Frustrating OTA Reception Issues

buddylee375

DTVUSA Jr. Member
#1
Hello,

For a couple of years now, I've had an old hand-me-down antenna installed in the attic of my 2-story house. I couldn't even tell you what the brand name of it was, but it was a fairly decent sized antenna and that's about all I know about it. The cable for the antenna ran from the attic to the basement, where it split into two which then ran to different rooms on the first floor. I had ok reception with that, about 60-70% of the local channels came in consistently, sometimes more or less depending on the time and weather, but really I could get just as good reception with some bunny ears I had on a TV in a bedroom on the second floor.

When I bought a new TV for the bedroom in the second floor, there wasn't much room for the bunny ears anymore so I decided to hook up the antenna in the attic to this TV also. I used a splitter in the attic to split the cable so one ran into the bedroom below it and the other ran into the basement where it was then split again. I figured the reception would be the same on both TV's but it definitely was not, which I figure is due mostly to the two different brands of TV's (lower level is a Sony Bravia, upstairs is a Samsung).

I thought I would upgrade to a better antenna and after reading a few reviews and comments I bought an RCA ANT751R as well as a Channel Master CM 7777 Preamplifier to go with it. The new antenna was about half the size as the previous one, but I thought it would still work better... maybe not. After installing the new antenna and the amp, re-scanning for channels, I now have worse reception than I did before.

I have the antenna pointed NE as that's where most of the channels I watch are broadcasted from. I think all the coax cable I'm using is RG6. My brother in-law helped me install the first antenna and had a box of cable he got from a friend who installed tv's, but it looks like it's the right thickness.

I'm not sure what I've done right/wrong, if I have too many splitters (one of the splitters isn't being used a splitter as more of a connector, one cable in, one cable out). If there is any advice someone may have, it would most definitely be appreciated.

Here is a link to the TV Fool analysis

Thanks!
 

dkreichen1968

Moderator
Staff member
#2
How are you injecting the power for the preamp? For it to work correctly the power needs to be injected between the antenna and any splitters. An unpowered amp will attenuate your signal rather than boost it, and DC power going to your TV tuner could damage it.

Splitters will aways split the signal in two (3.5 dB loss) whether its hooked to a TV or not. So your upstairs TV is seeing twice the signal strength level as your downstairs TV.

Depending on the materials that your roof and siding are made out of your losing about 50% of the available signal by having your antenna attic mounted. If it's a possiblity I'd think about moving the antenna outdoors. Looking at your predicted signal strengths on TVfool I doubt you actually need an amp for two TVs (even attic mounted), and with a little work I see no reason why you shouldn't be getting 100% reliable reception.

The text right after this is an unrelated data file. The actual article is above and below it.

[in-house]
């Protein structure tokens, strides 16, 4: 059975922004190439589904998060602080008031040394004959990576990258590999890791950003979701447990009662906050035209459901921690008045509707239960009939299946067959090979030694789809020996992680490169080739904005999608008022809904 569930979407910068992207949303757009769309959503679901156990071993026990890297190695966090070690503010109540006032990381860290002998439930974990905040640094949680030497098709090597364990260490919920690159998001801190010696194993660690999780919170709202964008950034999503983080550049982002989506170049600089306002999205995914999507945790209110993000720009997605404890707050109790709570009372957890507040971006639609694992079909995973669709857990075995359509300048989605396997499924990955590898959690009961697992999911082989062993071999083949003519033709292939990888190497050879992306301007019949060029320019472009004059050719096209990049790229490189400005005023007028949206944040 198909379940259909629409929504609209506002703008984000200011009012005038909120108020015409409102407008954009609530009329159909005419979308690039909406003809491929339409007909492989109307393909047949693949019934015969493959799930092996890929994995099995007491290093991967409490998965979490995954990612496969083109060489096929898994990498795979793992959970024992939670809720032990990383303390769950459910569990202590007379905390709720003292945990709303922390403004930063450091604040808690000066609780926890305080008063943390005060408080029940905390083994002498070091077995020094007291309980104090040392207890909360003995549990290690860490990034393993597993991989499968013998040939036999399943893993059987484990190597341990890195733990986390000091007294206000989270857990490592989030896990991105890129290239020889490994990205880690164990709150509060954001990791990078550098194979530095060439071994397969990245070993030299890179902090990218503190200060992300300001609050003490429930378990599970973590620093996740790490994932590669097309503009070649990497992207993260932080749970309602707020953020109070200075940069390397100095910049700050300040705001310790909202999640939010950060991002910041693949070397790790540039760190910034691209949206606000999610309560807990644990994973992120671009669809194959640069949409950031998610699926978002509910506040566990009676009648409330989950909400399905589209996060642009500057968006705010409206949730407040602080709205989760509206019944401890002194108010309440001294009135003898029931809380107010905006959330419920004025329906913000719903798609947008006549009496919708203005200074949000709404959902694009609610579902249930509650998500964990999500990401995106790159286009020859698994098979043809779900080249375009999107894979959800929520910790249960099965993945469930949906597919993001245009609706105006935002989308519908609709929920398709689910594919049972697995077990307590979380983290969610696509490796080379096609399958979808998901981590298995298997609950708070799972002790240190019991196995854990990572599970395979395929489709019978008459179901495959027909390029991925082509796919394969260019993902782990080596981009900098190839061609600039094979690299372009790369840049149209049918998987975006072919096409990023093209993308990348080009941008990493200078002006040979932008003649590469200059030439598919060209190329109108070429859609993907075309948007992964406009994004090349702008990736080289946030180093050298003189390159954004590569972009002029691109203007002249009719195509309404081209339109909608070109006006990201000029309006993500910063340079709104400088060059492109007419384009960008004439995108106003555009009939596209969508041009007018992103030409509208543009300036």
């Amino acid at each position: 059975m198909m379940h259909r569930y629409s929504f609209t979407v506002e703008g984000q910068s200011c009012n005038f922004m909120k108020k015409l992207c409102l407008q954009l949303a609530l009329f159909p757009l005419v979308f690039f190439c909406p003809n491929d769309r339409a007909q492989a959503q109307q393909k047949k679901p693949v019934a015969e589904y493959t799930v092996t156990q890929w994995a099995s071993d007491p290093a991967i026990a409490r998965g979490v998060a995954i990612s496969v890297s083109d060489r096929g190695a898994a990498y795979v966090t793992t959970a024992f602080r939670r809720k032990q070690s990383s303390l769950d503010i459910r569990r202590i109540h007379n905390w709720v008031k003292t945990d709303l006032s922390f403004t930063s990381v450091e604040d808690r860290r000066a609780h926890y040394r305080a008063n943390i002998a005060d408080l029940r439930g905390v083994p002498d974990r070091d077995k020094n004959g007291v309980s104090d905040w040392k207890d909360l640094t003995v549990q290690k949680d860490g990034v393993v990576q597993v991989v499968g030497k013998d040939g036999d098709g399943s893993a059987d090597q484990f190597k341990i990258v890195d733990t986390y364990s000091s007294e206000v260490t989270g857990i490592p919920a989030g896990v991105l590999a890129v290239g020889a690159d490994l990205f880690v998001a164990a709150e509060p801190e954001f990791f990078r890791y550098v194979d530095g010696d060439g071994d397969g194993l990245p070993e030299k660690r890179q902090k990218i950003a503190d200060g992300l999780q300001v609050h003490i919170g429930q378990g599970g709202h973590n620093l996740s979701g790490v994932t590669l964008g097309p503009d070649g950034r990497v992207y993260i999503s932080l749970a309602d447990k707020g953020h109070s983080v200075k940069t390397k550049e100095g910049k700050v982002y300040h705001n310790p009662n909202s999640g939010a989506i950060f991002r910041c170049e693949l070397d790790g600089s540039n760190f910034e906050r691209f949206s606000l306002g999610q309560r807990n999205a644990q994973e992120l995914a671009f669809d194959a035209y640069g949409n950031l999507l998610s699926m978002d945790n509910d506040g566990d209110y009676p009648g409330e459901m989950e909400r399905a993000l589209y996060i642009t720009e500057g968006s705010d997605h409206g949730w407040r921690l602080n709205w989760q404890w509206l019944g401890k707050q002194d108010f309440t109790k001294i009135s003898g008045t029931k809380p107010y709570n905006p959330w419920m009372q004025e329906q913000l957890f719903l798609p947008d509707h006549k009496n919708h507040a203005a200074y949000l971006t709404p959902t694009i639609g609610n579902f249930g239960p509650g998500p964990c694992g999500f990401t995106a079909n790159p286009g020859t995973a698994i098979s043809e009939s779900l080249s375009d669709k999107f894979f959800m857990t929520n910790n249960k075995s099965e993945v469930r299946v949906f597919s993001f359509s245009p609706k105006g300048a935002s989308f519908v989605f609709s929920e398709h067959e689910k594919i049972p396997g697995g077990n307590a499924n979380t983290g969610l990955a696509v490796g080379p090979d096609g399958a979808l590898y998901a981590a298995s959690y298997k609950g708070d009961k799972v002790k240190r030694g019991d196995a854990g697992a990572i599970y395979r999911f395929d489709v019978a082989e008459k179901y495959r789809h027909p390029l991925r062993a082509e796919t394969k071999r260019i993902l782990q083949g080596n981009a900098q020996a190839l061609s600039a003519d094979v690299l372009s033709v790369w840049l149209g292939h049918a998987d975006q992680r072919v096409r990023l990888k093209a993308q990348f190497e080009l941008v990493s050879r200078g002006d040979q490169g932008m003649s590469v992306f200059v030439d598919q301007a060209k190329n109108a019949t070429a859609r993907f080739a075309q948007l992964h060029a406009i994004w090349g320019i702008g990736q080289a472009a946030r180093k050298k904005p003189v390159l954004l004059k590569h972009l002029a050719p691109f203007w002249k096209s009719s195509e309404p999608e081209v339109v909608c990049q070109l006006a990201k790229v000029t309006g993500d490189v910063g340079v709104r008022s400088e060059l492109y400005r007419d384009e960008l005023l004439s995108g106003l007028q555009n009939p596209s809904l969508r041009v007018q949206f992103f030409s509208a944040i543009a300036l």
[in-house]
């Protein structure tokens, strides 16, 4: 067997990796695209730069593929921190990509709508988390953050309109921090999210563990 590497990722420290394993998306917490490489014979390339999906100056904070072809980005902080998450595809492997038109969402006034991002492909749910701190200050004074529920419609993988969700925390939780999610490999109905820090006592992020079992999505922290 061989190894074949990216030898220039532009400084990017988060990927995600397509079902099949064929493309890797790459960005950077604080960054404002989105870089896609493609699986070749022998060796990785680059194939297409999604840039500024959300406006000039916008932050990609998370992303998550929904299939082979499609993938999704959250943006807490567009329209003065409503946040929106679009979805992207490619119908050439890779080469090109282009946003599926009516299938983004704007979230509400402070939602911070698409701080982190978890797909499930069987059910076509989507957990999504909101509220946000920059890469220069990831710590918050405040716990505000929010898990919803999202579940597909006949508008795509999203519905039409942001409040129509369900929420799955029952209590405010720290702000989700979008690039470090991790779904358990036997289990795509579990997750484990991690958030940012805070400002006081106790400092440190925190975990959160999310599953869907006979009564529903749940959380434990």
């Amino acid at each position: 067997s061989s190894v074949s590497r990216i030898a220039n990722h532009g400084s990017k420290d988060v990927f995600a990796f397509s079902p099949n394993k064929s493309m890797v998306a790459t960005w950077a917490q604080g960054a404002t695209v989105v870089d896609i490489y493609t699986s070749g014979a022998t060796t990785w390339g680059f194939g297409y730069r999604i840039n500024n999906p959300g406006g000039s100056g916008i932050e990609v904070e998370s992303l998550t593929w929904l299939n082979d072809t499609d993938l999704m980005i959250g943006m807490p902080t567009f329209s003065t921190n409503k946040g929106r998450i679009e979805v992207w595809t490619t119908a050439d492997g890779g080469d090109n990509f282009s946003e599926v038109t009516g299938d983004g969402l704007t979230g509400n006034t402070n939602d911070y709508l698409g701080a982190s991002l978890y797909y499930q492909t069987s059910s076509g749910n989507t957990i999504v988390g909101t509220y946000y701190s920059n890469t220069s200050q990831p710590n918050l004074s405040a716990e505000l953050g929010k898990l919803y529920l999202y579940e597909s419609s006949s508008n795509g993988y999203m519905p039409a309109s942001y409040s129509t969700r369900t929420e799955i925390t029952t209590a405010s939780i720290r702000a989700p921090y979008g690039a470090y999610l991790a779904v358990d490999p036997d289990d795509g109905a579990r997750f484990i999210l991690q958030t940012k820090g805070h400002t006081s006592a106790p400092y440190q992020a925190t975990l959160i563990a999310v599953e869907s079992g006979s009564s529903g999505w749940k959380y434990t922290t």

Your old antenna may have been a higher gain antenna than the RCA ANT751R and depending on condition may have been an overall better antenna. I can't tell you for sure without seeing it.
 

buddylee375

DTVUSA Jr. Member
#3
Hey thanks for the reply. I have the preamp connected to the antenna directly, then the power output on the preamp is connected to the 3-directional power inserter that came with it. The first splitter is connected to the output labeled "to TV" on the power inserter.

Even though my upstairs TV should be receiving twice the strength, my downstairs TV still picks up some stations better, is this due to the different brands of the TV's and the difference in tuners?

The second story and attic are covered in cedar shingles, but I couldn't tell you if there was anything else behind them, it's an older 1920 sears kit home. As for the roof, there are asphalt shingles on currently, but again I'm not completely sure if they installed those over something else.

I'll run out tomorrow and get the right connections to reduce the amount of splits I have in the lines right now and see if that makes any difference. I guess it's possible the cable I'm using may also be part of the issue. I still have the old antenna, so I may try hooking that back up with the preamp and seeing what happens.

Thanks again.
 

Fringe Reception

Super Moderator, Chief Content Editor
Staff member
#4
I'm not sure what I've done right/wrong, if I have too many splitters (one of the splitters isn't being used a splitter as more of a connector, one cable in, one cable out). If there is any advice someone may have, it would most definitely be appreciated.

Here is a link to the TV Fool analysis

Thanks!
:welcome: Buddylee375,

By using a splitter as a method to connect two coaxial cables together, you are cutting the signal level in half on that circuit. You can buy a 'double-female' connector at your local Radio Shack for a couple dollars that will restore that lost signal.

Jim

 
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buddylee375

DTVUSA Jr. Member
#5
Alright so time for a little update. I had some time to play around with it some more today and test a couple things out.